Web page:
In a surprising turn of events, “We’re like a family here” may be more than a garbage platitude the boss feeds their team right before the latest round of budget-slashing and downsizing. Bringing family dynamics into the workplace may actually boost engagement and performance levels among employees.
“True leaders apply the principles of family life to work to create a safe, nurturing environment for individuals to really learn and grow,” says Insights CEO Andy Lothian.
When it comes to translating the principles of family life into the workplace, the most important one may be what we call “quality time.” Much in the same way that family time can have serious benefits for parents and children, quality time with a manager can help employees feel more fulfilled at work.
According to research from Leadership IQ, “the optimal amount of time [employees should] spend interacting with [their] leader[s] is six hours” per week. Employees who do get this quality time with their managers are:
- 29 percent more inspired;
- 30 percent more engaged;
- 16 percent more innovative;
- and 15 percent more intrinsically motivated.
“The idea of spending quality time with your manager isn’t much different from the benefits of family time,” says Virginia Fraser, senior communications editor at Insights. “Spending quality time with your manager affects an employee’s level of engagement, their ability to deliver results, and their ability to meet expectations.”
Quality time between managers and employees can also lead to more team cohesiveness overall, and it can help employees “grow and learn in ways [they] didn’t even know [they] needed to,” Fraser says.
And yet, making sure each employee on the team gets six hours a week with the boss is easier said than done.
“The six-hour stat can seem daunting to managers, because they already have heightened responsibilities in their roles,” Fraser says. “What can be less daunting is when managers can get creative with how they reach those six hours.”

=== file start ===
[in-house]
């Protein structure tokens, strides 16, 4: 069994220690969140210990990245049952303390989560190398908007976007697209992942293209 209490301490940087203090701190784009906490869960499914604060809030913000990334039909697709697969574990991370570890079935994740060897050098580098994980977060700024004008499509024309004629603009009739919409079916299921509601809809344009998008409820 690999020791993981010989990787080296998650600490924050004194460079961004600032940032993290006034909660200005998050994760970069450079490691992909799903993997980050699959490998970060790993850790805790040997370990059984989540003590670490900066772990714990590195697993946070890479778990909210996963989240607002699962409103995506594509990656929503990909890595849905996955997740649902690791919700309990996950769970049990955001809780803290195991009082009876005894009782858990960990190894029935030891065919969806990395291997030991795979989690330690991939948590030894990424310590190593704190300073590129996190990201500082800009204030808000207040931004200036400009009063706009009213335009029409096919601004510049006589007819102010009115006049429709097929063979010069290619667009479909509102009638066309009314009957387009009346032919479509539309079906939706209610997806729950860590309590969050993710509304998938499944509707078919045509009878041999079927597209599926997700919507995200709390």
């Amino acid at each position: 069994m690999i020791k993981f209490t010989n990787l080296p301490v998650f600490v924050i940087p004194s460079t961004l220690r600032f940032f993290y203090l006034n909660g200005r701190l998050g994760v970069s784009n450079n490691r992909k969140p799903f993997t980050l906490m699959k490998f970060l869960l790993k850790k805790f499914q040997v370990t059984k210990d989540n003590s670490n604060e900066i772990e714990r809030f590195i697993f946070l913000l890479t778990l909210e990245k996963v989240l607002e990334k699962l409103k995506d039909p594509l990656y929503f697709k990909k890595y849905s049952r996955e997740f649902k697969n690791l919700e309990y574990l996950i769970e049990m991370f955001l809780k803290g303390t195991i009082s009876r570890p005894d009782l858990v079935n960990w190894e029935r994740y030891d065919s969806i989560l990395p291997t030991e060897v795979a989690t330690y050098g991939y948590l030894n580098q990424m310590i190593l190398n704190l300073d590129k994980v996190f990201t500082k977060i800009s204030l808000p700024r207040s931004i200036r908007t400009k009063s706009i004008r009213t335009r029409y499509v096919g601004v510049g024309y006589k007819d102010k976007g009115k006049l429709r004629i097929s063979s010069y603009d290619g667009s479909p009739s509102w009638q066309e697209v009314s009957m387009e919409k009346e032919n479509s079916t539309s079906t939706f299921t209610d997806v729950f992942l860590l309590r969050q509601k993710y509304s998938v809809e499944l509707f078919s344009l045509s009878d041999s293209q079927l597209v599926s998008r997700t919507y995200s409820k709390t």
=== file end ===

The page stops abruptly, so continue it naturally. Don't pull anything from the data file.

Quality Time Doesn’t Have to Mean Formal, One-on-One Meetings
Those traditional meetings can be valuable, but spending six hours of one-on-one time with each employee every week is likely to take up a manager’s entire schedule. Aside from formal, individual meetings, Fraser suggests that managers adopt some of the following techniques to ensure that all of their employees get the time they need:
1. Hold Group Meetings
A weekly team meeting can be a great way for employees to get some quality time with their managers. Sure, it’s not one-on-one time, but it’s still time spent in close quarters with the manager and others on the team. These group meetings are especially good for building strong team-wide bonds.
2. Step Outside of Formal Settings
“Think outside of the meeting construct,” says Fraser. “Have casual catchups, grab a cup of coffee with a team member, or chat during lunch breaks.”
These informal meetings can help to “break down the walls of manager-employee hierarchy,” Fraser says. This, in turn, leads to more developed and nurturing professional relationships.
3. Leverage Technology
Managers and employees can’t always meet face-to-face. Team members may be traveling, or the manager may be traveling, or members of the team may work remotely. In these situations, Fraser encourages managers to make use of technology.
“Think about how you can utilize Skype or phones to get toward those six hours, no matter where your employees are,” Fraser says.
Help! My Manager Doesn’t Want to Spend Any Time With Me!
Some managers take the hands-off approach, spending little time with their employees. Fraser says that, often, this isn’t because the manager doesn’t want to spend time with employees. Rather, it’s because the manager doesn’t want to come across as a micromanager.
“A lot of times, managers are trying very hard not to micromanage. They know how that can be so demoralizing for employees,” Fraser says. “When [managers] aren’t connecting as much as an employee would like, it may be because they think the employee wants the space. That’s a great thing — it speaks a lot to a manager’s level of consciousness and the trust they have for employees — but that doesn’t mean that the employee doesn’t want to have that time or couldn’t benefit from it.”
If you’re an employee who wants some quality time with their manager but can’t seem to get it, Fraser says it’s time for you to “take ownership” of the employee-manager relationship.
“Schedule a weekly check-in with the manager, drop by to chat, get coffee with them,” Fraser says. “The employee can really take ownership of the relationship in the same ways that the manager can, [which we discussed above].”